Seems like a rather neat idea in this new ipod world, the more convergence you can get with sonos including integrating with computer media centers the better imho.
Hi garty, I understand the concept - simply control the iPod via the controller (ie build a controller interface, like exists elsewhere eg car stereo head units). It is a great idea as I originally stated. But thinking that through, this is fine if the controlling unit (ie iPod dock) also amplifies and produces the sound you hear. No track licences are broken (you do need to pay Apple for the iPod interface itself). The iPod decodes the track into an analog signal which is then amplified. This is within the track licencing terms.

However in Sonos, if the CR100 could say control the iPod (technically possible), you then need to distribute the digital track over the Sonosnet. It's this multiplicity that breaks the track licence (DRM). Nothing to do with the iPod interface licence.

I don't agree with it, don't like it, but that is the DRM model that the record industry has imposed on us poor consumers.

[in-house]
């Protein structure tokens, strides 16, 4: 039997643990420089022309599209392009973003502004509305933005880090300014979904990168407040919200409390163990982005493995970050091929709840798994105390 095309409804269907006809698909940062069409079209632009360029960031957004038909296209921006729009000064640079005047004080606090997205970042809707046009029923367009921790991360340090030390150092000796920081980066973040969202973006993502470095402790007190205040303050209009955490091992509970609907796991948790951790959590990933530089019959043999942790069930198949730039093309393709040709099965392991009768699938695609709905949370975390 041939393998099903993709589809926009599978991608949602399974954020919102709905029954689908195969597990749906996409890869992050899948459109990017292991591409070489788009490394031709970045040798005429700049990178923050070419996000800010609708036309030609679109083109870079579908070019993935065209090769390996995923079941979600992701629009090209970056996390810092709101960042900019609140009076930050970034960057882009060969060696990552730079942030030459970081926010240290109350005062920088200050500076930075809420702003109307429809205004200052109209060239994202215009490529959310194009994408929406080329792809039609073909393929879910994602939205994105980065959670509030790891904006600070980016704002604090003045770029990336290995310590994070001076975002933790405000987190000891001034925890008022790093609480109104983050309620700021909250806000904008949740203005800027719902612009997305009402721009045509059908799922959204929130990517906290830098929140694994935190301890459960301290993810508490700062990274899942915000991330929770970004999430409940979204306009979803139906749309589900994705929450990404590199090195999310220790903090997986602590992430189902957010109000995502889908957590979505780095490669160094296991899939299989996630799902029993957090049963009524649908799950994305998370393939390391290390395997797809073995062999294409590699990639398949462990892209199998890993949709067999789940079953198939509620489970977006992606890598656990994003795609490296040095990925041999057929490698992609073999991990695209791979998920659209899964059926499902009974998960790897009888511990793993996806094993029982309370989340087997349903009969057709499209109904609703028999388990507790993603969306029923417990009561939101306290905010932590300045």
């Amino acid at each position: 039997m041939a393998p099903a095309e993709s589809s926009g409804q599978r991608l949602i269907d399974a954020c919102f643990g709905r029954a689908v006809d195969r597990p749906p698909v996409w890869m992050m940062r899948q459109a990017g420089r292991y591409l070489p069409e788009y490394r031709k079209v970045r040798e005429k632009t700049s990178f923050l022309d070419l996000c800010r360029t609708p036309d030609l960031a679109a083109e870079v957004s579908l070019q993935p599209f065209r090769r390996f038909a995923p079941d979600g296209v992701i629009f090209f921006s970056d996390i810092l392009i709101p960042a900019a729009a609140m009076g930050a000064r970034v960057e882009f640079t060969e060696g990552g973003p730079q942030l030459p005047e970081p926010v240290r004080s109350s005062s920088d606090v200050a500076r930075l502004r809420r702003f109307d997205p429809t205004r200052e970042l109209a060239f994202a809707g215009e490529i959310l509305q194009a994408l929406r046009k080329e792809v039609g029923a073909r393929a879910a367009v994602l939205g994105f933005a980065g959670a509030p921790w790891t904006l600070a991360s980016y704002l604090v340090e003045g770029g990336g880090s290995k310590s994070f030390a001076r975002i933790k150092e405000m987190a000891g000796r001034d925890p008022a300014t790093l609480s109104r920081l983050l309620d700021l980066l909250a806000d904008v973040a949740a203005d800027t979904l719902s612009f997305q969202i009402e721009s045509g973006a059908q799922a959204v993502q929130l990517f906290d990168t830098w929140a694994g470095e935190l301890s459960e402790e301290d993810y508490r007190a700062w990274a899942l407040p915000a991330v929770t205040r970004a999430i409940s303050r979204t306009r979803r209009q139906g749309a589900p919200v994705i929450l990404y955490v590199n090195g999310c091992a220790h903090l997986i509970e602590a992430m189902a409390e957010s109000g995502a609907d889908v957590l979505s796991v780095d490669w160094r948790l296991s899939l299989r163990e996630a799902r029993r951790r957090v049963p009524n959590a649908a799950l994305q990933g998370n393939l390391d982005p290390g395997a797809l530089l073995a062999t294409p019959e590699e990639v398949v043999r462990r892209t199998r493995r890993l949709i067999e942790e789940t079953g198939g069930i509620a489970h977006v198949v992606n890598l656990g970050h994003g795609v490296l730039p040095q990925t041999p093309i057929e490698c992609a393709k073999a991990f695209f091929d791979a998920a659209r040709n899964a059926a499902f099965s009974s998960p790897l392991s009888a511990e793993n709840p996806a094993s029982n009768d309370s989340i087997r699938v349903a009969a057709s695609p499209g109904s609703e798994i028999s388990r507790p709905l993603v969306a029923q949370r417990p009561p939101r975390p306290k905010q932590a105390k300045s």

db
French law passed. So maybe there's hope for French Sonos users... See this thread.

db
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iPod can be switched to "Hard Drive Mode" or whatever they call it. Then they are just a drive, like anything else.

But even so, if I can put my iPod on a Kensington docking station and control it via remote, there doesn't seem to be any serious limitation that would allow a Sonos to read, via the dock, the songs and pull them through the system. The only difference would be the system attached to the dock, not any major hurdles as far as I can see. It would be no different than a car audio system with an iPod dock where the song info is on the screen and control is via remote.
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bangs head on wall